There are certain overused expressions that I am fed up with. For example, every company should be “client centric.” This is hardly a new point of view; it has been around for decades. Back in the eighties, I remember the CEO of Auchan, one of Europe’s leading retail chains, claiming to “put the client at the center” of all the strategies he developed for his group. Another worn-out management cliché is “the right to make mistakes.” How many articles or books condescendingly exhort the importance of having courage and taking risks? As if businesspeople don’t already know! These two platitudes in particular were staples of management books and articles, but when the Internet arrived, they were suddenly given new life.

In the digital revolution, everything starts with consumers; the Internet has truly put them at the center. Additionally, like it or not, companies are condemned to be resolutely open to risk. The Internet is the catalyst for turbulence, leaving companies with no other choice than to constantly question themselves, to continually experiment, and to innovate at an accelerated pace. Otherwise, they run the risk of being left behind by competitors—and eventually disappearing.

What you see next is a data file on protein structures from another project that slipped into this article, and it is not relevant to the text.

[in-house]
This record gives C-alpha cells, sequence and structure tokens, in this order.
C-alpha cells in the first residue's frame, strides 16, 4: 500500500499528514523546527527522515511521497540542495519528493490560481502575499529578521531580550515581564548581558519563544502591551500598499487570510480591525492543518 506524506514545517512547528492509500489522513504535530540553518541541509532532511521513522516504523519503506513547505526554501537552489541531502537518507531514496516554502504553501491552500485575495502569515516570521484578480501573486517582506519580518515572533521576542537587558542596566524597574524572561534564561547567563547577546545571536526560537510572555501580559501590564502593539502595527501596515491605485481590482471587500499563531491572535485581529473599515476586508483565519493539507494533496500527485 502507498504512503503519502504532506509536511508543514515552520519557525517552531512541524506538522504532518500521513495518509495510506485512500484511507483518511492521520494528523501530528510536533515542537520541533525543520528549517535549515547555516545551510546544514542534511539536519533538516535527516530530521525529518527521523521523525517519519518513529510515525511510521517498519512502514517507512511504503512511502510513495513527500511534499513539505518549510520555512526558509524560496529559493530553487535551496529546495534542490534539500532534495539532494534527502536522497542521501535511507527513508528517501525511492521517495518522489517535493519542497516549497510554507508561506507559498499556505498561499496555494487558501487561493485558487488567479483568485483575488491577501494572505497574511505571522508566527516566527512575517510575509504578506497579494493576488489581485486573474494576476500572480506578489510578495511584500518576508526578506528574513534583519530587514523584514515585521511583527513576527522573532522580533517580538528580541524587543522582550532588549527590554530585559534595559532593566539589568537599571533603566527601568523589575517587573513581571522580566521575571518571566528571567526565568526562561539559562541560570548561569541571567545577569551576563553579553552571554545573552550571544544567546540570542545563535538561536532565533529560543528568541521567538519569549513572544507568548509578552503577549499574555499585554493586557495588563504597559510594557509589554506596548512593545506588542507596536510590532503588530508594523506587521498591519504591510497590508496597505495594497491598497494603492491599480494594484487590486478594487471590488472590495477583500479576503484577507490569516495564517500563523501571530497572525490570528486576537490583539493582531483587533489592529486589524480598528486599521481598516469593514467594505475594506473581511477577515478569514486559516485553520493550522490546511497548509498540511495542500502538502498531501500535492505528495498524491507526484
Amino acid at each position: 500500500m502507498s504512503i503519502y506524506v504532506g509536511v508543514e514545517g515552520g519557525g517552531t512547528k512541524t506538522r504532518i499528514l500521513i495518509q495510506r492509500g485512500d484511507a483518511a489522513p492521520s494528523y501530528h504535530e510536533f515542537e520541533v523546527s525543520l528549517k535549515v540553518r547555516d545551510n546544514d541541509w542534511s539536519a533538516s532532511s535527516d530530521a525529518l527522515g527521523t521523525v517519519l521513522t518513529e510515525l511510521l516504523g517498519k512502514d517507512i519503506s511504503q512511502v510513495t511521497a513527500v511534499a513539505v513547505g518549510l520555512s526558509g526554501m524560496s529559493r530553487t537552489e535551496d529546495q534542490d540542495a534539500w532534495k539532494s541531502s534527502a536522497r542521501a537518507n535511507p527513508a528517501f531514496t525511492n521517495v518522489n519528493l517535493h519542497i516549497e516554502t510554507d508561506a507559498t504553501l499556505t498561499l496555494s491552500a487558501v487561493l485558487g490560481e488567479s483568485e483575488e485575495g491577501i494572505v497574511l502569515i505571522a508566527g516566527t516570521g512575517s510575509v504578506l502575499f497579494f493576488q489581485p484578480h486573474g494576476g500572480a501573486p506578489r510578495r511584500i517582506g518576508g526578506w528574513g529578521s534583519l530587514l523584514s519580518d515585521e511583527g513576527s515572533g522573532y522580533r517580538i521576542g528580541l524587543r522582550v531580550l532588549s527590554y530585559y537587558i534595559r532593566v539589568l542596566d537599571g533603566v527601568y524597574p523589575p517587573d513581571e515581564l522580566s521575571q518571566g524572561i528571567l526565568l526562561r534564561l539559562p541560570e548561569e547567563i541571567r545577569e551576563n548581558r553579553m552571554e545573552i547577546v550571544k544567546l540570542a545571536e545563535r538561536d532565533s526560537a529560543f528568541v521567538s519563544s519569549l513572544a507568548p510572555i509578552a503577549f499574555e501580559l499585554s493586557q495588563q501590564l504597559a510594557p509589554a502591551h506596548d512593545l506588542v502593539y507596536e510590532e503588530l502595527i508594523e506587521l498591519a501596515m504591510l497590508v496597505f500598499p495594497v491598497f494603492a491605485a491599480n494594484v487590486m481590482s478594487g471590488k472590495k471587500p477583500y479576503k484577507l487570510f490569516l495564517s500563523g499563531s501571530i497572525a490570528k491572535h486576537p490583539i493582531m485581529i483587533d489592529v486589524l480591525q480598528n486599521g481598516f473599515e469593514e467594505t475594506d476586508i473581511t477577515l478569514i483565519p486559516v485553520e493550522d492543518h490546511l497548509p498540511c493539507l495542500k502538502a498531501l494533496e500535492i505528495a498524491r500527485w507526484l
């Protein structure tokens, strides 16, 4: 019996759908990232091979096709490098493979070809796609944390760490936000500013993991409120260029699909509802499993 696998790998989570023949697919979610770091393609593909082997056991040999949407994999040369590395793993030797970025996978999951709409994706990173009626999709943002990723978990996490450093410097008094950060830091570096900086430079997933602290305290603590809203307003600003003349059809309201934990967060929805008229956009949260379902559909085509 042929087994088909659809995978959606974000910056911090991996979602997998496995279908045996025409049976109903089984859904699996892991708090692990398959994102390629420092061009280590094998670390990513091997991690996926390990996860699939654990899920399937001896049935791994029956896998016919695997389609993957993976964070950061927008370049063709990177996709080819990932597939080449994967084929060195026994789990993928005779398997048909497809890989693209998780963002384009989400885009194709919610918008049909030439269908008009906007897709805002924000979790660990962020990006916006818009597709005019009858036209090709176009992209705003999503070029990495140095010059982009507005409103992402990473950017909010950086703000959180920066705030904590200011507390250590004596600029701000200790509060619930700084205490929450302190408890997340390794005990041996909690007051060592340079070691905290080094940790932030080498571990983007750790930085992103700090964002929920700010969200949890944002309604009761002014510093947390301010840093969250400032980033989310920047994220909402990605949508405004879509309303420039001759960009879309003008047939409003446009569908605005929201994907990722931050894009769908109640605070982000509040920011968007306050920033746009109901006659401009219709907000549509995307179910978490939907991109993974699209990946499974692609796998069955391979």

Jeff Bezos is the person who best represents the resurgence of these two concepts, client centricity and risk-taking, in today’s world. He has brought them to a new level of significance, which can be seen in Amazon. Bezos is driven to always ...

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